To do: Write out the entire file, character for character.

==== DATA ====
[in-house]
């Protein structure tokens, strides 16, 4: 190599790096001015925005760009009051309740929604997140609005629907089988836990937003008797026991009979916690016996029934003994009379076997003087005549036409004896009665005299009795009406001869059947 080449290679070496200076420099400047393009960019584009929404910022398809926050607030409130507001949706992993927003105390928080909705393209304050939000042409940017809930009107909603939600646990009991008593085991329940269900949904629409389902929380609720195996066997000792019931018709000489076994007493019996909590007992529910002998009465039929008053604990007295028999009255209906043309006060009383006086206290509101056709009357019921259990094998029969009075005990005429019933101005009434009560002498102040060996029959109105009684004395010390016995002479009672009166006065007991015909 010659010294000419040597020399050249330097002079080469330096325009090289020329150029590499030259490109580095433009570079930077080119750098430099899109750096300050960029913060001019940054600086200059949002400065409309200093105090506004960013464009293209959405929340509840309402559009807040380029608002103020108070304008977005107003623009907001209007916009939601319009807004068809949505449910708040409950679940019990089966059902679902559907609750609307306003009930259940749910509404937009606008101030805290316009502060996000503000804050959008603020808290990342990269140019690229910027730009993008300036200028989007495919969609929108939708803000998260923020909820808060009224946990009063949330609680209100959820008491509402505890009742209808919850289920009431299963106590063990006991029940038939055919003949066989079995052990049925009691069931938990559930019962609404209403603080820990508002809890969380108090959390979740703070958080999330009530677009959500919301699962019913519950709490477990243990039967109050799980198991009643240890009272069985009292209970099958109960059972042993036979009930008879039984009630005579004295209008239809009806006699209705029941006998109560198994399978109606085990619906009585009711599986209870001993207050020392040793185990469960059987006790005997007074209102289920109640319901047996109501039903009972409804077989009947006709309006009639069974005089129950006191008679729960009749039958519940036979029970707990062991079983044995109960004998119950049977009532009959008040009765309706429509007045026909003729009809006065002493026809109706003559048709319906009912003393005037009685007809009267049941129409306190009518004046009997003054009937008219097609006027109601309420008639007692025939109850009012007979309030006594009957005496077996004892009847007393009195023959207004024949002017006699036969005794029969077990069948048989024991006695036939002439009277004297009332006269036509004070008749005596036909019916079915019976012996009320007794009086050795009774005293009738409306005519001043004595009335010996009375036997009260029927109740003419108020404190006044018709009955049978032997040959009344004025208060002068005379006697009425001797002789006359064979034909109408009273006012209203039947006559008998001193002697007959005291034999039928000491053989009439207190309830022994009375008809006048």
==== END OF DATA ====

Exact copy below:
[in-house]
């Protein structure tokens, strides 16, 4: 190599790096001015925005760009009051309740929604997140609005629907089988836990937003008797026991009979916690016996029934003994009379076997003087005549036409004896009665005299009795009406001869059947 080449290679070496200076420099400047393009960019584009929404910022398809926050607030409130507001949706992993927003105390928080909705393209304050939000042409940017809930009107909603939600646990009991008593085991329940269900949904629409389902929380609720195996066997000792019931018709000489076994007493019996909590007992529910002998009465039929008053604990007295028999009255209906043309006060009383006086206290509101056709009357019921259990094998029969009075005990005429019933101005009434009560002498102040060996029959109105009684004395010390016995002479009672009166006065007991015909 010659010294000419040597020399050249330097002079080469330096325009090289020329150029590499030259490109580095433009570079930077080119750098430099899109750096300050960029913060001019940054600086200059949002400065409309200093105090506004960013464009293209959405929340509840309402559009807040380029608002103020108070304008977005107003623009907001209007916009939601319009807004068809949505449910708040409950679940019990089966059902679902559907609750609307306003009930259940749910509404937009606008101030805290316009502060996000503000804050959008603020808290990342990269140019690229910027730009993008300036200028989007495919969609929108939708803000998260923020909820808060009224946990009063949330609680209100959820008491509402505890009742209808919850289920009431299963106590063990006991029940038939055919003949066989079995052990049925009691069931938990559930019962609404209403603080820990508002809890969380108090959390979740703070958080999330009530677009959500919301699962019913519950709490477990243990039967109050799980198991009643240890009272069985009292209970099958109960059972042993036979009930008879039984009630005579004295209008239809009806006699209705029941006998109560198994399978109606085990619906009585009711599986209870001993207050020392040793185990469960059987006790005997007074209102289920109640319901047996109501039903009972409804077989009947006709309006009639069974005089129950006191008679729960009749039958519940036979029970707990062991079983044995109960004998119950049977009532009959008040009765309706429509007045026909003729009809006065002493026809109706003559048709319906009912003393005037009685007809009267049941129409306190009518004046009997003054009937008219097609006027109601309420008639007692025939109850009012007979309030006594009957005496077996004892009847007393009195023959207004024949002017006699036969005794029969077990069948048989024991006695036939002439009277004297009332006269036509004070008749005596036909019916079915019976012996009320007794009086050795009774005293009738409306005519001043004595009335010996009375036997009260029927109740003419108020404190006044018709009955049978032997040959009344004025208060002068005379006697009425001797002789006359064979034909109408009273006012209203039947006559008998001193002697007959005291034999039928000491053989009439207190309830022994009375008809006048």